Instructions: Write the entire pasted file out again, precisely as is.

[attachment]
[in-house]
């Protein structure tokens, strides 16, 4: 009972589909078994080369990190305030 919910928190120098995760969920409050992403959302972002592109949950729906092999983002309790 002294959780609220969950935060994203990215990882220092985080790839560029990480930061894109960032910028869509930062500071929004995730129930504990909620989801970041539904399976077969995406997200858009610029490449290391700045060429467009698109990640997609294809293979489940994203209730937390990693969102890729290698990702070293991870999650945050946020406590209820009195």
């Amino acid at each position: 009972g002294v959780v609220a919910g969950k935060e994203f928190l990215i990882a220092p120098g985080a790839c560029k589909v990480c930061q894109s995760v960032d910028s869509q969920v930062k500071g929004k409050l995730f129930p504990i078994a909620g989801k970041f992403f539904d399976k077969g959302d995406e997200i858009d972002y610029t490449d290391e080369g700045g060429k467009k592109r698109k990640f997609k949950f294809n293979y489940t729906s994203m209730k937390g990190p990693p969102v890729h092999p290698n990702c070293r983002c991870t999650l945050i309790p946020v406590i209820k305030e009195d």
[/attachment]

[in-house]
């Protein structure tokens, strides 16, 4: 009972589909078994080369990190305030 919910928190120098995760969920409050992403959302972002592109949950729906092999983002309790 002294959780609220969950935060994203990215990882220092985080790839560029990480930061894109960032910028869509930062500071929004995730129930504990909620989801970041539904399976077969995406997200858009610029490449290391700045060429467009698109990640997609294809293979489940994203209730937390990693969102890729290698990702070293991870999650945050946020406590209820009195």
């Amino acid at each position: 009972g002294v959780v609220a919910g969950k935060e994203f928190l990215i990882a220092p120098g985080a790839c560029k589909v990480c930061q894109s995760v960032d910028s869509q969920v930062k500071g929004k409050l995730f129930p504990i078994a909620g989801k970041f992403f539904d399976k077969g959302d995406e997200i858009d972002y610029t490449d290391e080369g700045g060429k467009k592109r698109k990640f997609k949950f294809n293979y489940t729906s994203m209730k937390g990190p990693p969102v890729h092999p290698n990702c070293r983002c991870t999650l945050i309790p946020v406590i209820k305030e009195d």